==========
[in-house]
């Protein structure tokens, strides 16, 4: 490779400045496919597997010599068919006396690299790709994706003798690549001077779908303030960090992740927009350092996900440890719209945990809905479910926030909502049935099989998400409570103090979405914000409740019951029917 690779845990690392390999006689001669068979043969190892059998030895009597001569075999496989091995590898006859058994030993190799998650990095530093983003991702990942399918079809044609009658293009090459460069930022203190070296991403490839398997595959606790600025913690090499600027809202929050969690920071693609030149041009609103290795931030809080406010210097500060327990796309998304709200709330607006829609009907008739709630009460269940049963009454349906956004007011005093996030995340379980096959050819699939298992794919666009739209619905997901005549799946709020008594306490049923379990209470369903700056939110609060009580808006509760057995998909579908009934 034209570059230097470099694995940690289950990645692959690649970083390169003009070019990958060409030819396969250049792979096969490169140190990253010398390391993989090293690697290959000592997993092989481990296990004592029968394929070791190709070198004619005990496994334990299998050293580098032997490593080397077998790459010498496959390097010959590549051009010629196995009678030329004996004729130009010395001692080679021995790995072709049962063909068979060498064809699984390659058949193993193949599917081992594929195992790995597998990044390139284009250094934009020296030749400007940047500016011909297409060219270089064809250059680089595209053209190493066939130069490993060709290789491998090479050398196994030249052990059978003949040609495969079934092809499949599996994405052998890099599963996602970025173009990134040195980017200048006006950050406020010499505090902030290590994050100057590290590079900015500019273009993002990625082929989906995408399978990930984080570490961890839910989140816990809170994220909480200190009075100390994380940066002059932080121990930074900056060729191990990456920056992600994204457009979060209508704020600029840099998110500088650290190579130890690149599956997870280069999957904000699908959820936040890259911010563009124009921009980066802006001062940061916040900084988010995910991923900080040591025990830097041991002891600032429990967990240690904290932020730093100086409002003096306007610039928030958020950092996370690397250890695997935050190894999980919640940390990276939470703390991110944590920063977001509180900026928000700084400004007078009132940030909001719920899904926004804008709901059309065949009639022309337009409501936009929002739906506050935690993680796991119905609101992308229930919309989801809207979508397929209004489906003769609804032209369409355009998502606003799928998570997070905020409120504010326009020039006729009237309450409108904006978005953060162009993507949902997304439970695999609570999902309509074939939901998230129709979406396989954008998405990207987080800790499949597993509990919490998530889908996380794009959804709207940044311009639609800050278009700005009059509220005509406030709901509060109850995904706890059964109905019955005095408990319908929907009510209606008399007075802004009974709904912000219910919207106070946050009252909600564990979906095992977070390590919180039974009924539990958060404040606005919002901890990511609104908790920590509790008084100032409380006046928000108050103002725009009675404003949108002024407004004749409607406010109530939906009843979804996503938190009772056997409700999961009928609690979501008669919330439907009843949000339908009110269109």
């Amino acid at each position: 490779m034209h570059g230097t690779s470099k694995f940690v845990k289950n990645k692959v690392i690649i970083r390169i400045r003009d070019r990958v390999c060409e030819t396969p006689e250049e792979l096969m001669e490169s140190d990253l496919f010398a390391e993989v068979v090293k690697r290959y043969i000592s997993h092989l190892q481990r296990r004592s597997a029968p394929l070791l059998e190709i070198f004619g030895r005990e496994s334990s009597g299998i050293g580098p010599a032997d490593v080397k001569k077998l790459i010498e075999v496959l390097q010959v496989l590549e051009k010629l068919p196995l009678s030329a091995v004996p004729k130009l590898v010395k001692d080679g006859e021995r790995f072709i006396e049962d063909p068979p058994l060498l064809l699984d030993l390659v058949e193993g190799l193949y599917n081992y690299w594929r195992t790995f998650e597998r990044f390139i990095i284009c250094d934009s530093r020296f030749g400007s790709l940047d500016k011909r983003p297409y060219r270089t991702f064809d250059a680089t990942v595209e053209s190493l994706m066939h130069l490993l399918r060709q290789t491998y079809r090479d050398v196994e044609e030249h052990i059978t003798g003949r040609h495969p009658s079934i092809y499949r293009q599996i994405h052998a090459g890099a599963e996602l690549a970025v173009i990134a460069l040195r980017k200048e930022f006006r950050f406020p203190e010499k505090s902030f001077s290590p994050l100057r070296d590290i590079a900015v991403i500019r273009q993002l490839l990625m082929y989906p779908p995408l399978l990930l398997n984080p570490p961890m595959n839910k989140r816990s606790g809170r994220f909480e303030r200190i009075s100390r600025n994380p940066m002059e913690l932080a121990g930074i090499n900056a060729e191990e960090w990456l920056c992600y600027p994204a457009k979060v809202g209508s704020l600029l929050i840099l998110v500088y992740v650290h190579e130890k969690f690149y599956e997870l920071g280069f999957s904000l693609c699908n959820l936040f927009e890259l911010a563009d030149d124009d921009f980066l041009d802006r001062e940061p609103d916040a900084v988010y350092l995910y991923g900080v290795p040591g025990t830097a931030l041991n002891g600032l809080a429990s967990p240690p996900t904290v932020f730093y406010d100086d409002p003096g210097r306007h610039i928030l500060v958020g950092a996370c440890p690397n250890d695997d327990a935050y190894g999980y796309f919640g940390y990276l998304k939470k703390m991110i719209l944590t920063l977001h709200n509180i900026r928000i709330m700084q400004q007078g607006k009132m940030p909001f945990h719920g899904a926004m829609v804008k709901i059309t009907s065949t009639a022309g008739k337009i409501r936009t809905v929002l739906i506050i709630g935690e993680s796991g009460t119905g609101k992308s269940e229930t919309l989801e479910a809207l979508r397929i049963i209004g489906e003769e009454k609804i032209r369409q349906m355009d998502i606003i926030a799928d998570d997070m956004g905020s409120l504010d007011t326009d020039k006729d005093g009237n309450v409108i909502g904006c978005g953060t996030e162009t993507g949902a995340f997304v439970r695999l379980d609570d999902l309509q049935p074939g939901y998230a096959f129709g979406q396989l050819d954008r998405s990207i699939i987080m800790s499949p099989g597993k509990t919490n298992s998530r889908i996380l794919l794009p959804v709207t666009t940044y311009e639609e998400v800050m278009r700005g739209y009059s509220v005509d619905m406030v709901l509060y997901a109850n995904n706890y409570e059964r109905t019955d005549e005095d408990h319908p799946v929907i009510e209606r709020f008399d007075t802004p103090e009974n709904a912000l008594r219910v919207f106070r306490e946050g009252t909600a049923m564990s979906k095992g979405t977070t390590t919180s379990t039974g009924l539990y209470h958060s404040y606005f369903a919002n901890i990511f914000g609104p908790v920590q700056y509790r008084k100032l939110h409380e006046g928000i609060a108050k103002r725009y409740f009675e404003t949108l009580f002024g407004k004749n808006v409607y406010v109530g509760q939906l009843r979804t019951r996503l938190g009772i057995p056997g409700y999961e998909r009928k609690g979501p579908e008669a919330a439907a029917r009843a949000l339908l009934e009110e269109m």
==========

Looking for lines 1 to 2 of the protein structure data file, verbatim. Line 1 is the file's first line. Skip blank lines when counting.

[in-house]
């Protein structure tokens, strides 16, 4: 490779400045496919597997010599068919006396690299790709994706003798690549001077779908303030960090992740927009350092996900440890719209945990809905479910926030909502049935099989998400409570103090979405914000409740019951029917 690779845990690392390999006689001669068979043969190892059998030895009597001569075999496989091995590898006859058994030993190799998650990095530093983003991702990942399918079809044609009658293009090459460069930022203190070296991403490839398997595959606790600025913690090499600027809202929050969690920071693609030149041009609103290795931030809080406010210097500060327990796309998304709200709330607006829609009907008739709630009460269940049963009454349906956004007011005093996030995340379980096959050819699939298992794919666009739209619905997901005549799946709020008594306490049923379990209470369903700056939110609060009580808006509760057995998909579908009934 034209570059230097470099694995940690289950990645692959690649970083390169003009070019990958060409030819396969250049792979096969490169140190990253010398390391993989090293690697290959000592997993092989481990296990004592029968394929070791190709070198004619005990496994334990299998050293580098032997490593080397077998790459010498496959390097010959590549051009010629196995009678030329004996004729130009010395001692080679021995790995072709049962063909068979060498064809699984390659058949193993193949599917081992594929195992790995597998990044390139284009250094934009020296030749400007940047500016011909297409060219270089064809250059680089595209053209190493066939130069490993060709290789491998090479050398196994030249052990059978003949040609495969079934092809499949599996994405052998890099599963996602970025173009990134040195980017200048006006950050406020010499505090902030290590994050100057590290590079900015500019273009993002990625082929989906995408399978990930984080570490961890839910989140816990809170994220909480200190009075100390994380940066002059932080121990930074900056060729191990990456920056992600994204457009979060209508704020600029840099998110500088650290190579130890690149599956997870280069999957904000699908959820936040890259911010563009124009921009980066802006001062940061916040900084988010995910991923900080040591025990830097041991002891600032429990967990240690904290932020730093100086409002003096306007610039928030958020950092996370690397250890695997935050190894999980919640940390990276939470703390991110944590920063977001509180900026928000700084400004007078009132940030909001719920899904926004804008709901059309065949009639022309337009409501936009929002739906506050935690993680796991119905609101992308229930919309989801809207979508397929209004489906003769609804032209369409355009998502606003799928998570997070905020409120504010326009020039006729009237309450409108904006978005953060162009993507949902997304439970695999609570999902309509074939939901998230129709979406396989954008998405990207987080800790499949597993509990919490998530889908996380794009959804709207940044311009639609800050278009700005009059509220005509406030709901509060109850995904706890059964109905019955005095408990319908929907009510209606008399007075802004009974709904912000219910919207106070946050009252909600564990979906095992977070390590919180039974009924539990958060404040606005919002901890990511609104908790920590509790008084100032409380006046928000108050103002725009009675404003949108002024407004004749409607406010109530939906009843979804996503938190009772056997409700999961009928609690979501008669919330439907009843949000339908009110269109």